I looked into my concerns and activities, and one thing I did was to resign my full-time, tenured professorship. I created what I call 'a portfolio life', setting aside 100 days a year for making money, 100 days for writing, 50 days for what I consider good works, and 100 days for spending time with my wife.
I mark these days out in my diary. When people phone and ask me to do something, I can then say, 'I'm terribly sorry, that's my day with my wife'. It is a freeing way of life. 100 days a year for me is enough for making money, there is no point in making more; and I find I do as much work in 100 days as I used to in a year.
I go to a lot of management courses and try to turn these managers into portfolio people - 'don't just be a systems manager for IBM, don't be a one-dimensional character, become a portfolio person now'. I am trying to make such a lifestyle respectable for career people. If somebody asks what you do, and you can reply in one sentence, you're a failure. You should need half an hour.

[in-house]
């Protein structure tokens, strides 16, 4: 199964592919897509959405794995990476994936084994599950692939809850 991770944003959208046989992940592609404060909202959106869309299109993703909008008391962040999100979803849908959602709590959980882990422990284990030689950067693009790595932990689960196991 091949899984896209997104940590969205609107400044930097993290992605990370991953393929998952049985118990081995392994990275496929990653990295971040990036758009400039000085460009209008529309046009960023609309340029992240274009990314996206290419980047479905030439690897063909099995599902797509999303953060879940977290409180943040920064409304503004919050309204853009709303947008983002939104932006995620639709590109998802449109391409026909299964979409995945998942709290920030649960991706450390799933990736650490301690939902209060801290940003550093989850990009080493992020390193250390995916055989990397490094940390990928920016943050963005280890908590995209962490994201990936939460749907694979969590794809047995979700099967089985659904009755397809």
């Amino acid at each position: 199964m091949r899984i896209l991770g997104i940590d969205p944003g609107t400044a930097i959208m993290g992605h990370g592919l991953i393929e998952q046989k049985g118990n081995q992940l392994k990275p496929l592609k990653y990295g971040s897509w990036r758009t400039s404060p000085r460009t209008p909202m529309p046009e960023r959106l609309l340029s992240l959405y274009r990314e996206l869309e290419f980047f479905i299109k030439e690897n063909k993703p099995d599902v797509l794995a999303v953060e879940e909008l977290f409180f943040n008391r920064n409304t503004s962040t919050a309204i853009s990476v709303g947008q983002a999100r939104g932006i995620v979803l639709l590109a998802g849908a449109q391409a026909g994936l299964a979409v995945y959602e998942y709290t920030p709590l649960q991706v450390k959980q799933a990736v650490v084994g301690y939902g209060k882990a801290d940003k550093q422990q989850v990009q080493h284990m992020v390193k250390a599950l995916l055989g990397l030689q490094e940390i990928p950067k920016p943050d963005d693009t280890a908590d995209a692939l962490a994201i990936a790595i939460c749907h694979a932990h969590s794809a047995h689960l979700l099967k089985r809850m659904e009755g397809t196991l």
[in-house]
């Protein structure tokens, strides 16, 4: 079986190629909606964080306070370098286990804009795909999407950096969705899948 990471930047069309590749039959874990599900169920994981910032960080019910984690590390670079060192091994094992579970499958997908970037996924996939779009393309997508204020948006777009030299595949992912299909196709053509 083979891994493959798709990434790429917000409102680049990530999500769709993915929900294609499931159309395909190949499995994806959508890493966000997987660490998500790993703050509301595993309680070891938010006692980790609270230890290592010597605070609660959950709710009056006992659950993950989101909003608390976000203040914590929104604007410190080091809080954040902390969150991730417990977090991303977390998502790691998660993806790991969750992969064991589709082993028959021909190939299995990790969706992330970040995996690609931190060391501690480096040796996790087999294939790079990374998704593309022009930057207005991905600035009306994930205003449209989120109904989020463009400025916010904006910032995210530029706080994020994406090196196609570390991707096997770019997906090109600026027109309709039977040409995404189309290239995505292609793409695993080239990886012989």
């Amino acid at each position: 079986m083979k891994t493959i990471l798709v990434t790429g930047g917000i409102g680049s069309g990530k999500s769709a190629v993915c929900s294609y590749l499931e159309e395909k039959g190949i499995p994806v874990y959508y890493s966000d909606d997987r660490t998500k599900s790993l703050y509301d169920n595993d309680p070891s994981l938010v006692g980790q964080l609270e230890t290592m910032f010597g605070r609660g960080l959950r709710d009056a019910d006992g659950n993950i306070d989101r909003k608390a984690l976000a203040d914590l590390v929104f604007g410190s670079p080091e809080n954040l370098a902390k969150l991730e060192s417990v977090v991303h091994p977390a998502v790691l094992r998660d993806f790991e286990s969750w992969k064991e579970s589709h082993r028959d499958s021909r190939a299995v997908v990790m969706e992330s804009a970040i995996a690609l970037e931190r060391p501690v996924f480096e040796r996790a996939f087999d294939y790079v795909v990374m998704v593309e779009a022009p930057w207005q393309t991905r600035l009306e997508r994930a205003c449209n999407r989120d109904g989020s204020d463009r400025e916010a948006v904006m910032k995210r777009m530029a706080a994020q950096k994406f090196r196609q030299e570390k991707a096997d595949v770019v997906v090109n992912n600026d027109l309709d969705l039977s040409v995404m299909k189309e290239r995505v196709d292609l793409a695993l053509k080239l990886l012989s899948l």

(Money quote bolded.)
Handy's one of the two "management gurus" whose work I don't actively dislike; since the other is Peter Drucker, Handy takes the price for Colin's favorite living management guru. I only discovered his ideas about living the "portfolio life" recently, though I'd already unknowingly put a few of its concepts into action. The number of areas of life I don't live portfolio-style has been diminishing sharply with time. Either I'm a management genius, or this is a manifestation of my driving, absolute fear of putting too many eggs in one basket.